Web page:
Both have, no doubt, enticed loyal customers to seek out to the family’s new operation near the intersection of Gallows Road and Lee Highway (8190 Strawberry Lane; 703-539-8566). You could call the new Four Sisters (the original moniker, Huong Que, is gone forever) a refutation of the Eden Center’s power, but I’m more inclined to call it what it is: a giant step for Vietnamese cuisine into the local mainstream. Four Sisters sits directly across the street from a Chipotle.
I stopped at Four Sisters about a week after its opening on Oct. 1 and discovered a dining room far removed from the aesthetics of the old location, a fuchsia-and-cream space that had a dated Miami Vice elegance to it. The new space, decked out in dark wood and a warm yellow hue, is designed to recall the French colonial period in Vietnam, says Le Lai. Traditional Vietnamese culture is expressed in the commissioned paintings on the walls; the main dining room features colorful, impressionistic views of homes along the Mekong Delta, while a series of female figures in the party room spells out the subtle cultural differences between north, south, and central Vietnam. It takes Vietnamese restaurant design to a whole new level.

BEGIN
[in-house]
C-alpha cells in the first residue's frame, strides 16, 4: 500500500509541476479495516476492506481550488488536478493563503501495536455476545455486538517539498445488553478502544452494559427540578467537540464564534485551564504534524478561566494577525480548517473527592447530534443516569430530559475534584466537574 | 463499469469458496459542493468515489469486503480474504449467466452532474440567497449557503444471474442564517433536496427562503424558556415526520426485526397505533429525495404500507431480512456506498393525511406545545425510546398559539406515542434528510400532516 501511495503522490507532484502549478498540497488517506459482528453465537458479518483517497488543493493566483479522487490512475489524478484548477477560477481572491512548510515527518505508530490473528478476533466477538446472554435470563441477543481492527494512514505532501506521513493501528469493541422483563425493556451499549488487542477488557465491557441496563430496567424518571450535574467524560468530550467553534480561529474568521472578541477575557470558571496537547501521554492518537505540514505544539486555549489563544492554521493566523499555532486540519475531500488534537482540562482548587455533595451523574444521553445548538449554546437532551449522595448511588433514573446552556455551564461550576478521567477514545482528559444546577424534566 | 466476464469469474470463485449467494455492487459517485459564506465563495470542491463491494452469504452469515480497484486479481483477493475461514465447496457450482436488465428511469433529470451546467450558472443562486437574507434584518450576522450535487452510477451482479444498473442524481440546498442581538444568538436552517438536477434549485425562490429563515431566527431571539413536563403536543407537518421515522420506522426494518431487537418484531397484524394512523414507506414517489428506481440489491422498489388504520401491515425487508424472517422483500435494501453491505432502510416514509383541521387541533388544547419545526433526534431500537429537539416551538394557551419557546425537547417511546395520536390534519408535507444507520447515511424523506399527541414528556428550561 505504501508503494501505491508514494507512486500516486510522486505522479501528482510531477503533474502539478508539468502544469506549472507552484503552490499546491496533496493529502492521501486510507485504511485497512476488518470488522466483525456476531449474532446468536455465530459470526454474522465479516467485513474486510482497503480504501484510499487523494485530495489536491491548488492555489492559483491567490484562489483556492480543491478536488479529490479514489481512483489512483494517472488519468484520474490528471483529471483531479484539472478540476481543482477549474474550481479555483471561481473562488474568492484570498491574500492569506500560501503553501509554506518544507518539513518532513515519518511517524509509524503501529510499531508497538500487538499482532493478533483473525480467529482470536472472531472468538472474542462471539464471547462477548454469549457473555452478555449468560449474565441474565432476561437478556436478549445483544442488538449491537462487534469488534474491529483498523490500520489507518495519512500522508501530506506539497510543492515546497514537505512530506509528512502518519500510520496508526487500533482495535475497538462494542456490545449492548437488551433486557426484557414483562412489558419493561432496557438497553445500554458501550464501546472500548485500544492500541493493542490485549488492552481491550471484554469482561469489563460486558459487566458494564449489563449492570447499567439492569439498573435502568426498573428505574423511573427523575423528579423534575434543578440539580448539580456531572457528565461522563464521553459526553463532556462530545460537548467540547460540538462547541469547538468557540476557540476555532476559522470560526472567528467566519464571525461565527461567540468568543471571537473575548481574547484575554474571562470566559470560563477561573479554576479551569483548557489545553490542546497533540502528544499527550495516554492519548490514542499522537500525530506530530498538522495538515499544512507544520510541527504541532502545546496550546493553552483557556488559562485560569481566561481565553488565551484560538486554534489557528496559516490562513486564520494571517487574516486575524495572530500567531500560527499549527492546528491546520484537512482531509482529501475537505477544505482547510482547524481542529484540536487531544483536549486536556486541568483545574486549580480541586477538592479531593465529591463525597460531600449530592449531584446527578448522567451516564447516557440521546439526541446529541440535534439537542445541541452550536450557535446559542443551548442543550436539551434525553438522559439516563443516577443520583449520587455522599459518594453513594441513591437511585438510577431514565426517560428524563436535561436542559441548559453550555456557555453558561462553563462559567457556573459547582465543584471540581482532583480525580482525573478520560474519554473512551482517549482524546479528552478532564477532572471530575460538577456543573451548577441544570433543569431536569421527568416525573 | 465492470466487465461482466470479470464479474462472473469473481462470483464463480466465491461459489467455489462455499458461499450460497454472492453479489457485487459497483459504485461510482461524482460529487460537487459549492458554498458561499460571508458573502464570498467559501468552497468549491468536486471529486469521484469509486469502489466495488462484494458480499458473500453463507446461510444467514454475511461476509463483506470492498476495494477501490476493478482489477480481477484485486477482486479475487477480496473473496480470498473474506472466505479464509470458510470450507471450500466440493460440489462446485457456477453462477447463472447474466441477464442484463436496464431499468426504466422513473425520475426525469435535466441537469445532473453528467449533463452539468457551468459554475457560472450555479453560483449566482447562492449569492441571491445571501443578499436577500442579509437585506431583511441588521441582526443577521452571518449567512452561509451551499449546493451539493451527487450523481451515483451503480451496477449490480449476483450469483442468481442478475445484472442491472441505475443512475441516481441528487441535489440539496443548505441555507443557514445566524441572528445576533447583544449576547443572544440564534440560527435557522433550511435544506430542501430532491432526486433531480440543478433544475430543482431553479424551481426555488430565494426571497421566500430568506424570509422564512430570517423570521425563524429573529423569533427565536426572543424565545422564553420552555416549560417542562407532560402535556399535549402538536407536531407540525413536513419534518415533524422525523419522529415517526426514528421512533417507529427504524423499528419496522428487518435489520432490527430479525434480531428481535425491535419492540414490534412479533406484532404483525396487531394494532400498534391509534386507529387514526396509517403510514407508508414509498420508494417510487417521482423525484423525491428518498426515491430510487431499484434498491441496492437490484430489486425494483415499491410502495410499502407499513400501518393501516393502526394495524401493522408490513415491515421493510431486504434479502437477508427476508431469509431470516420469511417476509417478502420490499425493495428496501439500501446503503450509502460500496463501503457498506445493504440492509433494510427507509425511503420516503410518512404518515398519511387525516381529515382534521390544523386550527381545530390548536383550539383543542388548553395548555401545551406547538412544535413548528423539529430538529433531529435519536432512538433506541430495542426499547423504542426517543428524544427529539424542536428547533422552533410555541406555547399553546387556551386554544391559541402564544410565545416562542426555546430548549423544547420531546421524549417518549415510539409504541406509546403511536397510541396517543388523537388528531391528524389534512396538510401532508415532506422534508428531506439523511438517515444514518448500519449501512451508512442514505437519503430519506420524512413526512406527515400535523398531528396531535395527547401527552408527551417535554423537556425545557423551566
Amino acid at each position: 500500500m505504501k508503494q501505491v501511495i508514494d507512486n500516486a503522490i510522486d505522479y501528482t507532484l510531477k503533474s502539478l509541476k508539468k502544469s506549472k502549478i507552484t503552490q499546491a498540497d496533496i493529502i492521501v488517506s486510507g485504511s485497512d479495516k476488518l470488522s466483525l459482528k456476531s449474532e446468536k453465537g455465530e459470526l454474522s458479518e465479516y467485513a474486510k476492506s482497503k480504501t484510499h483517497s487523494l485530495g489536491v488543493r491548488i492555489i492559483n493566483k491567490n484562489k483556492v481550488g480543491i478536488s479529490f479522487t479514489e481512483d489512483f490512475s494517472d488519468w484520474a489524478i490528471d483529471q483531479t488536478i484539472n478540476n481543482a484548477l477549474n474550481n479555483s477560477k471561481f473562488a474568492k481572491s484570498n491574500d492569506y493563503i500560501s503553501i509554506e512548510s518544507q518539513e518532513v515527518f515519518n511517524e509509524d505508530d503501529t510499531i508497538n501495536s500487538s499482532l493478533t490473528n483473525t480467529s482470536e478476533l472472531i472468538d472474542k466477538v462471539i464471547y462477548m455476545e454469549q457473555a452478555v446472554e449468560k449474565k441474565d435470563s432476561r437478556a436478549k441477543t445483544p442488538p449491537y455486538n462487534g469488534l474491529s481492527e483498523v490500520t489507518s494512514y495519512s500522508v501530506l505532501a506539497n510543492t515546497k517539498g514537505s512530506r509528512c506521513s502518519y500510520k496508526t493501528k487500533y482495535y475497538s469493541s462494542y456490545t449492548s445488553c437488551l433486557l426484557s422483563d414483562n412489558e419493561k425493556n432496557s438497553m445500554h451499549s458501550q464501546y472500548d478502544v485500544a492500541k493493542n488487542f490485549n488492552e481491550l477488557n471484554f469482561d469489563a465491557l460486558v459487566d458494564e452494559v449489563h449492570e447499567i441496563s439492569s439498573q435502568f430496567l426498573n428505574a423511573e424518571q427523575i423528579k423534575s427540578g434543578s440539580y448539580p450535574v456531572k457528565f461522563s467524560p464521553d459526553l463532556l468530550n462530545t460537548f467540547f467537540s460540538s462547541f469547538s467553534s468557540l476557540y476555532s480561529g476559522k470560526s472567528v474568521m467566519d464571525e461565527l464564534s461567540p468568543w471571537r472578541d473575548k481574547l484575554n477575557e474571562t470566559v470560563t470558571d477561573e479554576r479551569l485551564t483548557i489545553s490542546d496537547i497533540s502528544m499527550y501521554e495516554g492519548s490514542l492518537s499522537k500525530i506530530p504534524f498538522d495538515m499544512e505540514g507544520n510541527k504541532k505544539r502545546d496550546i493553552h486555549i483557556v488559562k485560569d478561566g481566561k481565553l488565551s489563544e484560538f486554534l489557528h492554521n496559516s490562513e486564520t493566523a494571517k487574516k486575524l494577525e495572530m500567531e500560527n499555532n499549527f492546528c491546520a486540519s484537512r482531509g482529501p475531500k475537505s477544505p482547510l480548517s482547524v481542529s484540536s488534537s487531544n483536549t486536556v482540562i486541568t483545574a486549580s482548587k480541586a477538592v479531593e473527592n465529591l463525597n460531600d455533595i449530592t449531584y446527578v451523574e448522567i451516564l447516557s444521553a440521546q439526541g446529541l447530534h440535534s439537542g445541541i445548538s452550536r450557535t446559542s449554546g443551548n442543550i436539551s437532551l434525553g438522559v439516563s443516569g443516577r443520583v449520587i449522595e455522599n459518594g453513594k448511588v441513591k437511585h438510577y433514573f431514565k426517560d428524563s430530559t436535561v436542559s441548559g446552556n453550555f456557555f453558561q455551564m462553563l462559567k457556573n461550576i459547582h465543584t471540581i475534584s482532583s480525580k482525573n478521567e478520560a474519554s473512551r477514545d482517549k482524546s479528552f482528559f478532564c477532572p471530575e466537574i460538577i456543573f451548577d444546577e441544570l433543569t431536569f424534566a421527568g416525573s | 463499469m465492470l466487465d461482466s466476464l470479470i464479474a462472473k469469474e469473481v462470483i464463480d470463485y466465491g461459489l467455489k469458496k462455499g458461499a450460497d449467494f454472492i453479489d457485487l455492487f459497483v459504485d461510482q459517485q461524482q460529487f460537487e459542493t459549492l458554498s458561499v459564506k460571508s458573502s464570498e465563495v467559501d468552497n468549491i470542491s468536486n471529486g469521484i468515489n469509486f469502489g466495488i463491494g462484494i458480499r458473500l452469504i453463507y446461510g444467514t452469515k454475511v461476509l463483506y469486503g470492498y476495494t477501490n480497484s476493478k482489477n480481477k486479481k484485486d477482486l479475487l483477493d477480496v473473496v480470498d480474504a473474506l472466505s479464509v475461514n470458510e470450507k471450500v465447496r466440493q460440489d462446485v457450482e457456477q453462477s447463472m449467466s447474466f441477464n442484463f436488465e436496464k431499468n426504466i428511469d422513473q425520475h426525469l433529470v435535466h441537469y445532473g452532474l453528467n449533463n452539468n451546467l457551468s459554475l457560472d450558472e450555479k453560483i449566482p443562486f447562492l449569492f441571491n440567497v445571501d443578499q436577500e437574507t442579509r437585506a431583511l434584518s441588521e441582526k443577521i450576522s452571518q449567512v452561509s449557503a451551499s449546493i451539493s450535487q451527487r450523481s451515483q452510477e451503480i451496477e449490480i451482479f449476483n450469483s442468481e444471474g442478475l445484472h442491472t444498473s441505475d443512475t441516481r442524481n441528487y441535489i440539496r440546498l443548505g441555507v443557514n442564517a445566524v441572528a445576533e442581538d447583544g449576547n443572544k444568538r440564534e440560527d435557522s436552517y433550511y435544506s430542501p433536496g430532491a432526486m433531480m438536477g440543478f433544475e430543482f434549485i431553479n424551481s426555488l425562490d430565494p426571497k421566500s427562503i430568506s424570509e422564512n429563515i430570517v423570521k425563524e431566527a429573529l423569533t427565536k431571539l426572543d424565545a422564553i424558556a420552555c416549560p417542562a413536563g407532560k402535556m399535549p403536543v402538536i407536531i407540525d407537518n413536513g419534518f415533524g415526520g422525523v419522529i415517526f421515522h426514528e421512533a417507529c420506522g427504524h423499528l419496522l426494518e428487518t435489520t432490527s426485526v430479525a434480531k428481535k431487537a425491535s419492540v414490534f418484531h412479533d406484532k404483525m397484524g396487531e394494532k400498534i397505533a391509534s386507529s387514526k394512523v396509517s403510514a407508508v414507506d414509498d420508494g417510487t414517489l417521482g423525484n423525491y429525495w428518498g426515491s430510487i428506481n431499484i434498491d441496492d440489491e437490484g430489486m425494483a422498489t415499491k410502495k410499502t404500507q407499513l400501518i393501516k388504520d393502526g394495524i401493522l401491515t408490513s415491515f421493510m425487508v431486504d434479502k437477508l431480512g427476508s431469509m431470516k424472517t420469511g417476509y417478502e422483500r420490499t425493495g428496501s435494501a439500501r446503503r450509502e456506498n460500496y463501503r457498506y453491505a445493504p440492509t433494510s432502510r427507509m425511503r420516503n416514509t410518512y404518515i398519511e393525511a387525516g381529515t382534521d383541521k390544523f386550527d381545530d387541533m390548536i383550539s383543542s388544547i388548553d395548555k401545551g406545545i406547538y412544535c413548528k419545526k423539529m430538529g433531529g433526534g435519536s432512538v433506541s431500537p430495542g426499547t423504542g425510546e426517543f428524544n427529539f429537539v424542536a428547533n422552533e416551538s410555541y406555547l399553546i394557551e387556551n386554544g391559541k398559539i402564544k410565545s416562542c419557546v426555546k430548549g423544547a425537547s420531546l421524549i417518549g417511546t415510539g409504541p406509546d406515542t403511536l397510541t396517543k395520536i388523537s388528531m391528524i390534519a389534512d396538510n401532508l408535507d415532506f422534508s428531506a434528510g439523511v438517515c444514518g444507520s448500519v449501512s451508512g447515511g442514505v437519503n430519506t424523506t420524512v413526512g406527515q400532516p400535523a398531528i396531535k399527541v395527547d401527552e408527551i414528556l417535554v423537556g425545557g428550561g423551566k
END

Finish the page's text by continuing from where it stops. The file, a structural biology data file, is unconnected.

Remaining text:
The food, at times, reflects the Lai family’s desire for a wider audience. I was hoping for a bowl of pho with bible tripe, which adds that strangely satisfying element of chewiness to the traditional noodle soup, but chef Hoa Lai’s kitchen doesn’t offer one. I had to content myself with a fragrant, star-anise-scented soup studded with cow round and well-done flank, which was not at all difficult. I also noticed that the lemongrass beef, these thin succulent strips with the killer grill flavor, favored sugar over citrus; it was a play to my sweet tooth, which I blocked with a generous application of nuoc mam fish sauce. The chef’s green papaya salad, I’m happy to report, remains a work of art, acidic, meaty, minty, and nutty all at once.